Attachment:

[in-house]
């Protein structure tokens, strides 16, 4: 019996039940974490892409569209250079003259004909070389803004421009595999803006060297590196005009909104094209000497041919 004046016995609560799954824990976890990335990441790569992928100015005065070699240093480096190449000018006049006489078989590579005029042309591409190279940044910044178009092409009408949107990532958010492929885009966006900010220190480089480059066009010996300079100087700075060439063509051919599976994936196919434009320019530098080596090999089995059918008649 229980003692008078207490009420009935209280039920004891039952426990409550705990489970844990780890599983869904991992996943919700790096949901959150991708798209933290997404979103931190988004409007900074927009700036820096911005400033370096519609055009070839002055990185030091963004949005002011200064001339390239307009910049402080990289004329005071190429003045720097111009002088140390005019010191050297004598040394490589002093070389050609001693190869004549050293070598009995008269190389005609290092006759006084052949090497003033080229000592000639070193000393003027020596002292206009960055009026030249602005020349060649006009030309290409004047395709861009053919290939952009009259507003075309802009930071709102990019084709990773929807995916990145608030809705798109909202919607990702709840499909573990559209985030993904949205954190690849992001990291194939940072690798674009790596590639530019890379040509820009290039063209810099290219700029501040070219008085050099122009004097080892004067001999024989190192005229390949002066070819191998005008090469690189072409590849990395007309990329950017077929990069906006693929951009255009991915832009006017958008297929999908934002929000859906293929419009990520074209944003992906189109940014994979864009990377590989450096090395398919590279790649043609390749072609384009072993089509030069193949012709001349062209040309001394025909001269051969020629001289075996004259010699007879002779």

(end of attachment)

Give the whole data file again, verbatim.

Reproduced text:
[in-house]
């Protein structure tokens, strides 16, 4: 019996039940974490892409569209250079003259004909070389803004421009595999803006060297590196005009909104094209000497041919 004046016995609560799954824990976890990335990441790569992928100015005065070699240093480096190449000018006049006489078989590579005029042309591409190279940044910044178009092409009408949107990532958010492929885009966006900010220190480089480059066009010996300079100087700075060439063509051919599976994936196919434009320019530098080596090999089995059918008649 229980003692008078207490009420009935209280039920004891039952426990409550705990489970844990780890599983869904991992996943919700790096949901959150991708798209933290997404979103931190988004409007900074927009700036820096911005400033370096519609055009070839002055990185030091963004949005002011200064001339390239307009910049402080990289004329005071190429003045720097111009002088140390005019010191050297004598040394490589002093070389050609001693190869004549050293070598009995008269190389005609290092006759006084052949090497003033080229000592000639070193000393003027020596002292206009960055009026030249602005020349060649006009030309290409004047395709861009053919290939952009009259507003075309802009930071709102990019084709990773929807995916990145608030809705798109909202919607990702709840499909573990559209985030993904949205954190690849992001990291194939940072690798674009790596590639530019890379040509820009290039063209810099290219700029501040070219008085050099122009004097080892004067001999024989190192005229390949002066070819191998005008090469690189072409590849990395007309990329950017077929990069906006693929951009255009991915832009006017958008297929999908934002929000859906293929419009990520074209944003992906189109940014994979864009990377590989450096090395398919590279790649043609390749072609384009072993089509030069193949012709001349062209040309001394025909001269051969020629001289075996004259010699007879002779």